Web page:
Criminal Law

February 6, 2015 | Category: Criminal

The Senate Corrections and Criminal Law Committee heard Sen. Tomes’ SB 285 on inmate correspondence. This bill provides that the DOC shall provide, without charge, an inmate with a reasonable method and opportunity for correspondence, and shall permit an inmate to purchase additional opportunities for correspondence, such as email. Sen. Tomes testified that more correspondence with family is thought to reduce recidivism and that email will be easier to monitor. An employee and former employee of DOC testified against the bill because most inmates’ families do not have email, and this would decrease access to sending mail. The amendment allows inmates to choose a method of communication other than mail.  The amended bill passed 9-1.

The Corrections and Criminal Law Committee heard SB 313 regarding the definition of “sexual conduct” authored by Sen. Head. This bill expands the definition of “sexual conduct” (IC 35-42-4-4(a)(4)) by including the exhibition of a female breast for the purposes of the law on child exploitation and child pornography. Sen. Head testified that this portion of the definition was inadvertently removed in the 2014 criminal code revisions. The Prosecuting Attorneys Council testified in support of the bill. The Motion Picture Association of America brought issues of concern with the current statutory language and the bill to the Committee’s attention. The bill passed 9-0.

The Senate Corrections and Criminal Law Committee heard Sen. Broden’s SB 363, on child molesting. This bill defines “dangerous sexually transmitted disease” and increases the penalty for child molesting from a Level 3 felony to a Level 1 felony if the offense results in the transmission of a dangerous sexually transmitted disease. An amendment adopted by consent denies guardianship to anyone that commits a Level 1 or 2 felony. Testimony was heard from someone whose son was infected with a sexually transmitted disease by a sexual molester. A representative of the Indiana Prosecuting Attorneys Council testified in support. The amended bill passed 10-0.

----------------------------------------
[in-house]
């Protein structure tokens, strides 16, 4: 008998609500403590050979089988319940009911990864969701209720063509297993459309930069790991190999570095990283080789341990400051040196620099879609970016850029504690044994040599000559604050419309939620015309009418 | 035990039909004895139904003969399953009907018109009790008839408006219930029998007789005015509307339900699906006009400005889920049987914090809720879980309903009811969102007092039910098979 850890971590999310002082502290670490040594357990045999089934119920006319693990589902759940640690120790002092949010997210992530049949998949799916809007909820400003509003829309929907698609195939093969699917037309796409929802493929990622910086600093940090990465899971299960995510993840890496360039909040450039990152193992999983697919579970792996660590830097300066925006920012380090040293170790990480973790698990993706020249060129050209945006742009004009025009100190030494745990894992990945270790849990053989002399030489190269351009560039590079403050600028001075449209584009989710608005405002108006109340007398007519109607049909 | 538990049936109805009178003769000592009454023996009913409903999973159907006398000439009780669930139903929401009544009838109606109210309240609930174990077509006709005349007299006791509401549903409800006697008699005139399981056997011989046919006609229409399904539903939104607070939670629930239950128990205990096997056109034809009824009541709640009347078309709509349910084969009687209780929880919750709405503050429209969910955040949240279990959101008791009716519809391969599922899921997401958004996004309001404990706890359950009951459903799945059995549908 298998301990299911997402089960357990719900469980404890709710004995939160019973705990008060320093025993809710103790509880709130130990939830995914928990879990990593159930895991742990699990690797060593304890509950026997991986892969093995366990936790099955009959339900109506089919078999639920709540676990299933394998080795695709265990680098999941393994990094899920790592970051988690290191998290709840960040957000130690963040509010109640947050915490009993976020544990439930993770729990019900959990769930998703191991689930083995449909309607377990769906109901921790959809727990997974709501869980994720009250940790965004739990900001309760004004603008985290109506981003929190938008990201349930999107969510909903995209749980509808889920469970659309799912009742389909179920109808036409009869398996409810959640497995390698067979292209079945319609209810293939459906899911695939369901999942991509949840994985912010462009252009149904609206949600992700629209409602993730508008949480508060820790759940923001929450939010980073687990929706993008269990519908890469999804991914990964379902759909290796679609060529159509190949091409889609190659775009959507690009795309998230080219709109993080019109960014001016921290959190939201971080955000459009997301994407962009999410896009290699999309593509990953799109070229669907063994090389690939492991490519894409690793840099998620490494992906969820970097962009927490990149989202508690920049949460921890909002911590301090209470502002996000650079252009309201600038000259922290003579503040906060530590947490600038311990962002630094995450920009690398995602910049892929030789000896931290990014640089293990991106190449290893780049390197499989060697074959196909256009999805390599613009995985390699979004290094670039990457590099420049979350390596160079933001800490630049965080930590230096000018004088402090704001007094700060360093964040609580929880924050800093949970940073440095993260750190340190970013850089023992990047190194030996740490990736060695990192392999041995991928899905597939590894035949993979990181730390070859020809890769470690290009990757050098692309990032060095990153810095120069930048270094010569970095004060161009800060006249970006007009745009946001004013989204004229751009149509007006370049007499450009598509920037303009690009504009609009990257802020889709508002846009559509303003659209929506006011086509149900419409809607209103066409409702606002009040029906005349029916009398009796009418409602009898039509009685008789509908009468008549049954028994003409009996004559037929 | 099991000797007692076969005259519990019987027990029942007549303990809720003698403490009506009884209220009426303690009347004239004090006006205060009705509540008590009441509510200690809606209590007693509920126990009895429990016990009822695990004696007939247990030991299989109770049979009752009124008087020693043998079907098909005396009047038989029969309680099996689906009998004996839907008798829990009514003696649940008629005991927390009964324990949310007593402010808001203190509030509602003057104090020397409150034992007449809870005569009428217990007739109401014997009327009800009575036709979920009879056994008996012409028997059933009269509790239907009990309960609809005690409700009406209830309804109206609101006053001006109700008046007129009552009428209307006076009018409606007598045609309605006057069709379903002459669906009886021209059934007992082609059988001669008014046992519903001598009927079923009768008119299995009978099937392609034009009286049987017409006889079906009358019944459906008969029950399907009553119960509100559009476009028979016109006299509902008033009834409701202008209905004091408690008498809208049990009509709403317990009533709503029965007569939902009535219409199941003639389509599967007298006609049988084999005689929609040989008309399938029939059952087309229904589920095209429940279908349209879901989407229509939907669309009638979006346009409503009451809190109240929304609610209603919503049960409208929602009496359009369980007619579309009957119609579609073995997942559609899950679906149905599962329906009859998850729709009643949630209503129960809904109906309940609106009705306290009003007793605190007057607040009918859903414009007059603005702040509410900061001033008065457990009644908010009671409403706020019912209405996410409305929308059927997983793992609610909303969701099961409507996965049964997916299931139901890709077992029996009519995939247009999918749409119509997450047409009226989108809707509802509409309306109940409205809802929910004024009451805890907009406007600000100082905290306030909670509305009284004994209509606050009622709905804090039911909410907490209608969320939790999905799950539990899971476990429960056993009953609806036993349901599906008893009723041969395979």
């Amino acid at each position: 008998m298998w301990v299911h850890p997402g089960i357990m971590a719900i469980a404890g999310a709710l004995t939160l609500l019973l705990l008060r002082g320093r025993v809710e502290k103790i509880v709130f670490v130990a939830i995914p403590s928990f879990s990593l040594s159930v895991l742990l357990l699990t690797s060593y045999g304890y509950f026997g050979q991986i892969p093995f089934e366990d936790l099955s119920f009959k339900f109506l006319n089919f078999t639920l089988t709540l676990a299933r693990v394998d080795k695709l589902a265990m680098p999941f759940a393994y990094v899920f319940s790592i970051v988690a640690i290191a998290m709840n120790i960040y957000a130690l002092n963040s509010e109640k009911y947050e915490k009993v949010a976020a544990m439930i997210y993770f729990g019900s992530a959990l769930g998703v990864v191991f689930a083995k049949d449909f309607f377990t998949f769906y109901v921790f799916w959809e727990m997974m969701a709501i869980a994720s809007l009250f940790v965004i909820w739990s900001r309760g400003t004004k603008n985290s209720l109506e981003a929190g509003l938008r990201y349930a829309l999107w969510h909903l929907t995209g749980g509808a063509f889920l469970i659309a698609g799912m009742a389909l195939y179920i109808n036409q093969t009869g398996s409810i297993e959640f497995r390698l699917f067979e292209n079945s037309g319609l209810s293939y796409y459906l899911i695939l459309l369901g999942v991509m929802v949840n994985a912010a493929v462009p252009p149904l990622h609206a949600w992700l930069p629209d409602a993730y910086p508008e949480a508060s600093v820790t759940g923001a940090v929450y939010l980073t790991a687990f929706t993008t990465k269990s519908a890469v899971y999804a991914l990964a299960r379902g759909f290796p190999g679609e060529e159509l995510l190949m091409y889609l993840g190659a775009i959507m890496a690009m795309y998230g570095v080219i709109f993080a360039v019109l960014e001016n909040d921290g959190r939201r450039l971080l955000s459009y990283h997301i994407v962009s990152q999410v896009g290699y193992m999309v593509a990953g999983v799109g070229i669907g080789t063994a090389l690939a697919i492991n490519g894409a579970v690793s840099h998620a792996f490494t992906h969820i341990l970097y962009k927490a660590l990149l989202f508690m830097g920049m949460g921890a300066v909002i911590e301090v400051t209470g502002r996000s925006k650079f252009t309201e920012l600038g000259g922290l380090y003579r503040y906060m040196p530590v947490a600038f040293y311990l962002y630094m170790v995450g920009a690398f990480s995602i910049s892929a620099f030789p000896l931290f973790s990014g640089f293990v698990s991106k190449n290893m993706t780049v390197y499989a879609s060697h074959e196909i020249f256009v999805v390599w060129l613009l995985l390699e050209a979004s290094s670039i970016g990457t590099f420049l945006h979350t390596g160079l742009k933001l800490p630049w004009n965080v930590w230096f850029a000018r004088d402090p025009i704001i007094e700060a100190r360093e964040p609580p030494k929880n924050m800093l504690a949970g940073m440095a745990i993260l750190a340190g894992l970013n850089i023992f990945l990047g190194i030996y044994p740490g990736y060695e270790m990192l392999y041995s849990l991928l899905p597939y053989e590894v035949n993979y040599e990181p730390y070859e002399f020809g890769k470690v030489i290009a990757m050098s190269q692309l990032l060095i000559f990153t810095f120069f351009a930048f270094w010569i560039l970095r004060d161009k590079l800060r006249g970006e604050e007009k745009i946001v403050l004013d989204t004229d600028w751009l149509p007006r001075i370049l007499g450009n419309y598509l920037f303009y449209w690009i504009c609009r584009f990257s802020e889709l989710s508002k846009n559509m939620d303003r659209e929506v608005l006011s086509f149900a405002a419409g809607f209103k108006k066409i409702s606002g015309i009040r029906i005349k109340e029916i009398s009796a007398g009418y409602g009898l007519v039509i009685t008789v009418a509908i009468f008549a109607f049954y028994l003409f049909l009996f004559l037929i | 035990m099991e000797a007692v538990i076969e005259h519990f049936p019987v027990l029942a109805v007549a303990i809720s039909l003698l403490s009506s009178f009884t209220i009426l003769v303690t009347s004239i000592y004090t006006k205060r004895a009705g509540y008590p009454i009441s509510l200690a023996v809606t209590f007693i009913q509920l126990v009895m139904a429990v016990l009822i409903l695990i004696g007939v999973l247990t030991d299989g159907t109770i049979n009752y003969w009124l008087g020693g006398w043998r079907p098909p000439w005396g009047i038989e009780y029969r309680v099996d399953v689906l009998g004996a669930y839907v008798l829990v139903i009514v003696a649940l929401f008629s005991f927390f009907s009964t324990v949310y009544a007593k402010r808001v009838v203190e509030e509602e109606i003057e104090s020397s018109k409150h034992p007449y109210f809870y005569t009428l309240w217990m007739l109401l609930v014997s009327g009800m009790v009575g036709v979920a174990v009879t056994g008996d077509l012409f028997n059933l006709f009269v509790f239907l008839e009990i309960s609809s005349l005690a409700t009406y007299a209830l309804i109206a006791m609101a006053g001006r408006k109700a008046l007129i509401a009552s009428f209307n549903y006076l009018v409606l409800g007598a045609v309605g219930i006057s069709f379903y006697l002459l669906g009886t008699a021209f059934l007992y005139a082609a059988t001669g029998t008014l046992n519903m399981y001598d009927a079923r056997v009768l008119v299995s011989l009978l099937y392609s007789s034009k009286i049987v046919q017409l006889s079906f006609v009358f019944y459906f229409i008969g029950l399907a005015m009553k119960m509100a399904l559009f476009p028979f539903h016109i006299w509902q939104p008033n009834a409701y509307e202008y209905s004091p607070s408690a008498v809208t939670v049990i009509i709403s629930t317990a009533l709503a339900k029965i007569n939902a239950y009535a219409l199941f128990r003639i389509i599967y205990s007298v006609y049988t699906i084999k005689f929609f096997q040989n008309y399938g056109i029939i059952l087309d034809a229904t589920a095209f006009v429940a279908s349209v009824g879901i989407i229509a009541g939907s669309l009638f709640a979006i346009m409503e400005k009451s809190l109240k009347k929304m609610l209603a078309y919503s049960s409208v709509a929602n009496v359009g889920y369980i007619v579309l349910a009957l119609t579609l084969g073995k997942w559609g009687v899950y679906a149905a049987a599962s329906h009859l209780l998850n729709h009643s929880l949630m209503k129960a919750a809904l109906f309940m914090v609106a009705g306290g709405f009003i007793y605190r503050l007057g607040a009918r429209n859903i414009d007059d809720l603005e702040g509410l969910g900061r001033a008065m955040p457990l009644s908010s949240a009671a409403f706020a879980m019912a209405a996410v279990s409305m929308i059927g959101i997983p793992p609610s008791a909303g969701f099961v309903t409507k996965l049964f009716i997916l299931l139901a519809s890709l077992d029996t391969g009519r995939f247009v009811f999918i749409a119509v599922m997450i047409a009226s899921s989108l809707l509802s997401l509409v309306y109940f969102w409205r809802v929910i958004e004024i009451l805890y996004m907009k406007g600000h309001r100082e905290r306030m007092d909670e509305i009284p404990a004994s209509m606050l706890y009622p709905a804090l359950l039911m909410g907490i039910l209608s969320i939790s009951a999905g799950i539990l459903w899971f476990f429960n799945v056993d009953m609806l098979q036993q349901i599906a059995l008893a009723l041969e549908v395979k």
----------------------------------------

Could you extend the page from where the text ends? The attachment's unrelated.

The Corrections and Criminal Law Committee heard SB 532 authored by Sen. Head on human trafficking and indecent nuisances. The bill expands the definition of “indecent nuisances” (IC 32-30-7-1) to include a public place in or upon which human trafficking is conducted, permitted, continued, or exists, and the personal property and contents used in conducting and maintaining the place for such a purpose. The bill also specifies that 50% of the money and property confiscated under this law shall be distributed to the county general fund and 50% deposited in a new fund, the human trafficking collections account, administered by the jurisdiction’s prosecuting attorney’s office.  The human trafficking collections account funds shall be used for: (1) human trafficking victim services, (2) law enforcement investigations concerning human trafficking, and (3) human trafficking prevention programs provided by community based organizations, within the county. The bill was held for further discussion.